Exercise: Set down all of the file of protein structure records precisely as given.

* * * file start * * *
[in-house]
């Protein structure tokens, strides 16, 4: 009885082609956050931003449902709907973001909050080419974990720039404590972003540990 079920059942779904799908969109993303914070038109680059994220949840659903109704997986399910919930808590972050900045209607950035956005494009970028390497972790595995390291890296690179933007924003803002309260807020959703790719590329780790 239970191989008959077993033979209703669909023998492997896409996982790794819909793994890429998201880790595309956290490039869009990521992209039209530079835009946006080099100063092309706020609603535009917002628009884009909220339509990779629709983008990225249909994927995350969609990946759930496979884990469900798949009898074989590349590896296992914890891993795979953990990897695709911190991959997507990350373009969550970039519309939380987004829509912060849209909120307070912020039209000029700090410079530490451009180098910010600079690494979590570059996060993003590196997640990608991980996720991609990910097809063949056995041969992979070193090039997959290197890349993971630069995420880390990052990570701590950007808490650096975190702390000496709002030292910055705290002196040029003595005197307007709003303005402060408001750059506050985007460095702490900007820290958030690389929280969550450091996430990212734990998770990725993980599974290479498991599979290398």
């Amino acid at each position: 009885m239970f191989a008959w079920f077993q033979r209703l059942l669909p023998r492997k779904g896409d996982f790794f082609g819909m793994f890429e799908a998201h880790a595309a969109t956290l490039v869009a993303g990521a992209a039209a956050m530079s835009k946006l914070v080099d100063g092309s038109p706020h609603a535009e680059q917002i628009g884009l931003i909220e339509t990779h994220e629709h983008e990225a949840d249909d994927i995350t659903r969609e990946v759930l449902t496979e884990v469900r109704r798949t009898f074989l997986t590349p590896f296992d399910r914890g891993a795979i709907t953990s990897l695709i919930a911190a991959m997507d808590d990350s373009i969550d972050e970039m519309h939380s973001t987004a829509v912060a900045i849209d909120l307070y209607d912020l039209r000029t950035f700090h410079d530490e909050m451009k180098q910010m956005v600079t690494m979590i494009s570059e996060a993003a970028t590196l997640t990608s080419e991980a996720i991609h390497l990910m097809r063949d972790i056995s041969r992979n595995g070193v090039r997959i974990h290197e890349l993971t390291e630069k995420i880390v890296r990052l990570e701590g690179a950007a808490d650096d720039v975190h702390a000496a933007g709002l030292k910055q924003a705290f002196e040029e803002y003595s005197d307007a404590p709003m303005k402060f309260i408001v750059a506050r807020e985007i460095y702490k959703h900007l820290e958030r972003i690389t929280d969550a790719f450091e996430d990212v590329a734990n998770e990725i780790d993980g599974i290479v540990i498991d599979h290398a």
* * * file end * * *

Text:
[in-house]
């Protein structure tokens, strides 16, 4: 009885082609956050931003449902709907973001909050080419974990720039404590972003540990 079920059942779904799908969109993303914070038109680059994220949840659903109704997986399910919930808590972050900045209607950035956005494009970028390497972790595995390291890296690179933007924003803002309260807020959703790719590329780790 239970191989008959077993033979209703669909023998492997896409996982790794819909793994890429998201880790595309956290490039869009990521992209039209530079835009946006080099100063092309706020609603535009917002628009884009909220339509990779629709983008990225249909994927995350969609990946759930496979884990469900798949009898074989590349590896296992914890891993795979953990990897695709911190991959997507990350373009969550970039519309939380987004829509912060849209909120307070912020039209000029700090410079530490451009180098910010600079690494979590570059996060993003590196997640990608991980996720991609990910097809063949056995041969992979070193090039997959290197890349993971630069995420880390990052990570701590950007808490650096975190702390000496709002030292910055705290002196040029003595005197307007709003303005402060408001750059506050985007460095702490900007820290958030690389929280969550450091996430990212734990998770990725993980599974290479498991599979290398």
């Amino acid at each position: 009885m239970f191989a008959w079920f077993q033979r209703l059942l669909p023998r492997k779904g896409d996982f790794f082609g819909m793994f890429e799908a998201h880790a595309a969109t956290l490039v869009a993303g990521a992209a039209a956050m530079s835009k946006l914070v080099d100063g092309s038109p706020h609603a535009e680059q917002i628009g884009l931003i909220e339509t990779h994220e629709h983008e990225a949840d249909d994927i995350t659903r969609e990946v759930l449902t496979e884990v469900r109704r798949t009898f074989l997986t590349p590896f296992d399910r914890g891993a795979i709907t953990s990897l695709i919930a911190a991959m997507d808590d990350s373009i969550d972050e970039m519309h939380s973001t987004a829509v912060a900045i849209d909120l307070y209607d912020l039209r000029t950035f700090h410079d530490e909050m451009k180098q910010m956005v600079t690494m979590i494009s570059e996060a993003a970028t590196l997640t990608s080419e991980a996720i991609h390497l990910m097809r063949d972790i056995s041969r992979n595995g070193v090039r997959i974990h290197e890349l993971t390291e630069k995420i880390v890296r990052l990570e701590g690179a950007a808490d650096d720039v975190h702390a000496a933007g709002l030292k910055q924003a705290f002196e040029e803002y003595s005197d307007a404590p709003m303005k402060f309260i408001v750059a506050r807020e985007i460095y702490k959703h900007l820290e958030r972003i690389t929280d969550a790719f450091e996430d990212v590329a734990n998770e990725i780790d993980g599974i290479v540990i498991d599979h290398a």